What are photovoltaics?
Solar photovoltaics (PV) are devices that turn sunlight into electricity. (The word photovoltaic comes from two Greek words: “photo” means light, and “voltaic” means electricity). Photovoltaics are used in a variety of places– not only solar panels on homes, but also on solar-powered backpacks that can charge electronics, electric car charging stations, and on standalone devices like parking meters. One of the first uses of photovoltaics was to power satellites, starting in the 1960s. Scientists first discovered the “photovoltaic effect” of certain materials in the 1800s, and several decades later (in the 1950s) created solar cells that were efficient enough to power electronics.
The photovoltaic effect
We won’t go into complex technical detail, but here are the very basics of how the photovoltaic effect works. Materials like silicon and gallium arsenide are natural semiconductors. When sunlight hits a photovoltaic cell made from silicon, the sunlight knocks loose electrons in the silicon. That flow creates electricity that can be used in your home.
Individual photovoltaic cells are wired together to make the solar panels that go on your roof. These panels are typically joined together in larger solar arrays to provide more power. The current flows through the panels into an inverter, which converts it into electricity that you can use inside your home. Different types of panels are available. Homeowners with limited space might choose monocrystalline silicon photovoltaics, which are the most efficient available (but also a little more expensive). Polycrystalline silicon panels are a little bigger, but less expensive. Some people choose to forgo panels altogether and use solar shingles, which are designed to look like regular shingles on your roof (unfortunately, they’re a lot less efficient, so for most people, bigger panels are a better choice).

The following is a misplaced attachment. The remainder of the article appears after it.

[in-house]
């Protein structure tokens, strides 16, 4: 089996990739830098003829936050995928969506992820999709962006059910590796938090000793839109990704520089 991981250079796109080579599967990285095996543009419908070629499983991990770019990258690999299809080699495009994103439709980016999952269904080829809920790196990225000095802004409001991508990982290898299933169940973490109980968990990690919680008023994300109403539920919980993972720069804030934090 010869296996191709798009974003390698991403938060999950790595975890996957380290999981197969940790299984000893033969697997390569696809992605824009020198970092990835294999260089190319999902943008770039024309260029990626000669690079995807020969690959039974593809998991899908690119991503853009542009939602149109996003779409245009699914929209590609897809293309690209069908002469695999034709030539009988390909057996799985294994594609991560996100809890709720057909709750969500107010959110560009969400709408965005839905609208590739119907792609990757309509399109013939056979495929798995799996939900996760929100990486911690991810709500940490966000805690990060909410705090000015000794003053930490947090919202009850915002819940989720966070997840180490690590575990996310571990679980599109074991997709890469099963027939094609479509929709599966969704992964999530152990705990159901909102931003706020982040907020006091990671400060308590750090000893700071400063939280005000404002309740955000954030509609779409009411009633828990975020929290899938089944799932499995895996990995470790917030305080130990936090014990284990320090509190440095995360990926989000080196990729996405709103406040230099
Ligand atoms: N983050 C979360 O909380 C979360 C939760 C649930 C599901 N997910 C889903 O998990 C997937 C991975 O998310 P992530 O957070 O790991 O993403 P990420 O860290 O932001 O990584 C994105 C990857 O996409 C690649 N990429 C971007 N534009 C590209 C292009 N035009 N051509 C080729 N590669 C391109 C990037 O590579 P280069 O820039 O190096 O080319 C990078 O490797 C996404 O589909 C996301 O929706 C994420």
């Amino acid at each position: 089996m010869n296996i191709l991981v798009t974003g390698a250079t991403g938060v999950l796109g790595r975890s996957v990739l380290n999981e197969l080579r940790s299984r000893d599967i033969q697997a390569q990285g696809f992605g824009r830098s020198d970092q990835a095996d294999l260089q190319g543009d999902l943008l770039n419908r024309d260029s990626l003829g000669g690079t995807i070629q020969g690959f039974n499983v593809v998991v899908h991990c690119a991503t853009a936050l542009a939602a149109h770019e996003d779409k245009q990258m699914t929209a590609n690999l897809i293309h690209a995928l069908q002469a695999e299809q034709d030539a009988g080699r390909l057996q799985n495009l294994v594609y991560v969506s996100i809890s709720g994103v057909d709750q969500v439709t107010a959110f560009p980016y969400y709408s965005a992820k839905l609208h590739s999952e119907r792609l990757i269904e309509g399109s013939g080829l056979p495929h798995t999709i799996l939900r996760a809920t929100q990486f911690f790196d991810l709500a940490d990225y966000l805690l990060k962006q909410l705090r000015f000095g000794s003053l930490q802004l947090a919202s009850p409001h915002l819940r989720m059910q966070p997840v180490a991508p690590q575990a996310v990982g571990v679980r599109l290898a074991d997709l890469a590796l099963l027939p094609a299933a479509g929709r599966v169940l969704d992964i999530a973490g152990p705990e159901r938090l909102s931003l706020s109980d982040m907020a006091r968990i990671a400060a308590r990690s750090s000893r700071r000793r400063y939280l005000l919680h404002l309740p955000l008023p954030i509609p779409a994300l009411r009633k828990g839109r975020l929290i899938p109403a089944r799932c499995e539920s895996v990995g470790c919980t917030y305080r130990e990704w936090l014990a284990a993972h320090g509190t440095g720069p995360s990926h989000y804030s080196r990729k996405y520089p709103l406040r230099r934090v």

What are the advantages of photovoltaics?
Every hour, the amount of solar energy hitting the Earth is greater than all the electricity humans use in a year. That’s a lot of power, and the sun doesn’t charge for it. After you’ve paid for your solar panels, you’re essentially getting free energy. Solar incentives (like the federal solar tax credit, SRECs, and state and local rebates) are making this a great time to invest in panels. The environment will thank you, too: getting electricity from solar panels is a great way to fight climate change, since coal power plants are the biggest source of CO2 emissions in the U.S. Coal power plants are also terrible for health, since coal pollution can cause (and worsen) asthma, bronchitis, and even cancer. Want to go solar? Sign up (it’s free!) to see deals on solar in your area.